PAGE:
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Environmental fate & pathways

Biodegradation in soil

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4,4'-MDA is considered to be persistent in soil due to covalent binding to soils organic matter.

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The microbial degradation of MDA in soil was investigated under aerobic and anaerobic conditions using carbon-14C labeled MDA. The results show, that biodegradation started immediately after mixing with the aerobic soil. With the binding of amine to soil the degradation rate decreased later. The test indicates biodegradation of 2.9% after 3 days,. 9.1% after 7 days and 11.6% after 56 days. During the latter period of the incubation some of the 14CO2 was lost, so results for 210 and 365 days must be rejected. The degradation rates after 7 and 56 days indicated that biodegradation is disrupted after MDA had formed covalent bounds with humic substances. From the remaining results it is not possible to calculate a half-life, but it can be assumed that MDA covalently bound to organic matter is degraded almost similar to the humic acids themselves.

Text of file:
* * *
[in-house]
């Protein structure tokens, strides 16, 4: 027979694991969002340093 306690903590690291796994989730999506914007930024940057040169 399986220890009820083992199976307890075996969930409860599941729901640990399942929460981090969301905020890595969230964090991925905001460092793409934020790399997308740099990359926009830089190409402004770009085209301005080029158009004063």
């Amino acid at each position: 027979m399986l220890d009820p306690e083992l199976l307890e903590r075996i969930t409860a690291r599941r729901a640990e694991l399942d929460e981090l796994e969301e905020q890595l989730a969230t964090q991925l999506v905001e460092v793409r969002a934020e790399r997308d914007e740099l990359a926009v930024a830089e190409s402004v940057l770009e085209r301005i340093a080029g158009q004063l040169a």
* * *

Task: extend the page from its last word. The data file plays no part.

Cowen et al (1996) showed that under anaerobic methanogenic conditions no 14CH4 or 14CO2 was recovered after 73 days of incubation. A further study (West et al 2002) was carried out over one year on the degradation of MDA in anaerobic soils under a range of redox conditions. Results indicated that MDA was slowly mineralized to carbon dioxide under denitrifying conditions.

Overall, covalent binding of MDA to natural organic materials present in soil is the dominant process affecting the fate of this substance in soils (see also IUCLID chapter 5.4.4).